Genson is provided as a all in one solution containing all the features. It provides also a couple of extensions and integrations with different other libraries such JAX-RS implementations, Spring, Joda time, Scala available out of the box. These libraries are of course not included in Genson and if you are using maven won’t be pulled transitively (they are marked as optional).

To get you running you can download it manually from maven central or add the dependency to your pom if you use Maven.


You can also build it from the sources using Maven.

POJO databinding

The main entry point in Genson library is the Genson class. It provides methods to serialize Java objects to JSON and deserialize JSON streams to Java objects. Instances of Genson are immutable and thread safe, you should reuse them. In general the recommended way is to have a single instance per configuration type.

The common way to use Genson is to read JSON and map it to some POJO and vice versa, read the POJO and write JSON.

Genson genson = new Genson();

// read from a String, byte array, input stream or reader
Person person = genson.deserialize("{\"age\":28,\"name\":\"Foo\"}", Person.class);

String json = genson.serialize(person);
// or produce a byte array
byte[] jsonBytes = genson.serializeBytes(person);
// or serialize to a output stream or writer
genson.serialize(person, outputStream);

public class Person {
  public String name;
  public int age;

Java collections

But you can also work with standard Java collections such as Map and Lists. If you don’t tell Genson what type to use, it will deserialize JSON Arrays to Java List and JSON Objects to Map, numbers to Long and Double.

Using Java standard types instead of POJO can be a easy way to start learning JSON. In that case you will deal only with List, Map, Long, Double, String, Boolean and null.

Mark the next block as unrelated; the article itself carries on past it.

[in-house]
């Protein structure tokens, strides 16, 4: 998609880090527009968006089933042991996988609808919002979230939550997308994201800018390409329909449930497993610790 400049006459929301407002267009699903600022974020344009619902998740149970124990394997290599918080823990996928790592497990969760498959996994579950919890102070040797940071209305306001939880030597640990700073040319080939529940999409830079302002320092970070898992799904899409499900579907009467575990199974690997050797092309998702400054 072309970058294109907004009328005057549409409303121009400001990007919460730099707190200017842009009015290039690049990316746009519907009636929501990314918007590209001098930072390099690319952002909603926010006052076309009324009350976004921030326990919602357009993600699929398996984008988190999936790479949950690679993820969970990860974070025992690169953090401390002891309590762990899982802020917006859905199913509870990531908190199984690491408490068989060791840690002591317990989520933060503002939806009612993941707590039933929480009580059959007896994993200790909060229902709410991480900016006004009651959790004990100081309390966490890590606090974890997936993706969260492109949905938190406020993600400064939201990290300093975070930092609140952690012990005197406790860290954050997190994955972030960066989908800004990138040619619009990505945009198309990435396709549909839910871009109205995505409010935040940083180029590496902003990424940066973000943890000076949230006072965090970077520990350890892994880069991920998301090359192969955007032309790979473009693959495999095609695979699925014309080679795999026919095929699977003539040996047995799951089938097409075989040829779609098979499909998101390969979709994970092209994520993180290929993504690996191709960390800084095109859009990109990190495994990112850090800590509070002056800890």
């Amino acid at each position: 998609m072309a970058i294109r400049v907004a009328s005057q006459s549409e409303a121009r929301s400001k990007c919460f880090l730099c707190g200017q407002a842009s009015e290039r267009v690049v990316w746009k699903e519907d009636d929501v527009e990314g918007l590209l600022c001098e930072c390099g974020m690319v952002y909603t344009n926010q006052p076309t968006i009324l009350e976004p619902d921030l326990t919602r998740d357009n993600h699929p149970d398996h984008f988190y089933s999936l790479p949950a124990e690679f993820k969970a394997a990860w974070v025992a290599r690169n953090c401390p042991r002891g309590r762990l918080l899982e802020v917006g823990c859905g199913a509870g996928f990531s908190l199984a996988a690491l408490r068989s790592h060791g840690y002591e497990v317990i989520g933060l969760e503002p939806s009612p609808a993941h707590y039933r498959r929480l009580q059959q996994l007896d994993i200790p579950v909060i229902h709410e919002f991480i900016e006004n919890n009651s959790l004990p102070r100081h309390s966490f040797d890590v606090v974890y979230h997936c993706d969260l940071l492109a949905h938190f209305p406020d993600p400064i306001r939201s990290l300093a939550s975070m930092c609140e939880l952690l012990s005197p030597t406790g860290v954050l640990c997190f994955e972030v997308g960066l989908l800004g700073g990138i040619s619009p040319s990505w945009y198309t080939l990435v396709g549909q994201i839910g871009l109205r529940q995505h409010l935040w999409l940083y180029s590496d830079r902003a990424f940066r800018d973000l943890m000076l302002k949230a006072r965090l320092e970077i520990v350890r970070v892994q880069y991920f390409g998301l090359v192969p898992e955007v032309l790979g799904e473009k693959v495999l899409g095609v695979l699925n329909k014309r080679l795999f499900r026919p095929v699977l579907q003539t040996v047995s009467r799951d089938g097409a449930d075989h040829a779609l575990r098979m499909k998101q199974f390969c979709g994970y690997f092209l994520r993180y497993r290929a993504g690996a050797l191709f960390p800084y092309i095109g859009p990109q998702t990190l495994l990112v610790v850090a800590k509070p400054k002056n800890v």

// will be deserialized to a list of maps
List<Object> persons = genson.deserialize("[{\"age\":28,\"name\":\"Foo\"}]", List.class);
// will produce same result as
Object persons = genson.deserialize("[{\"age\":28,\"name\":\"Foo\"}]", Object.class);

Instead of using the previous Person class we can use a Map. By default if you don’t specify the type of the keys, Genson will deserialize to String and serialize using toString method of the key.

Map<String, Object> person = new HashMap<String, Object>() {{
  put("name", "Foo");
  put("age", 28);

// {"age":28,"name":"Foo"}
String singlePersonJson = genson.serialize(person);
// will contain a long for the age and a String for the name
Map<String, Object> map = genson.deserialize(singlePersonJson, Map.class);

Deserialize generic types

You can also deserialize to generic types such as a list of Pojos.

String json = "[{\"age\":28,\"name\":\"Foo\"}]";

List<Person> persons = genson.deserialize(json, new GenericType<List<Person>>(){});

// or lets say we want to use something else than String as the keys of our Map.
Map<Integer, Object> map = genson.deserialize(
  "{\"1\":28, \"2\":\"Foo\"}",
  new GenericType<Map<Integer, Object>>(){}

Note in the previous example we defined the keys (1, 2) as json strings. JSON specification allows only strings as object property names, but Genson allows to map this keys to some - limited - other types.

Customizing Genson

If the default configuration of Genson does not fit your needs you can customize it via the GensonBuilder. For example to enable indentation of the output, serialize all objects using their runtime type and deserialize to classes that don’t provide a default no argument constructor can be achieved with following configuration.

Genson genson = new GensonBuilder()

You are ready to rock the JSON! :)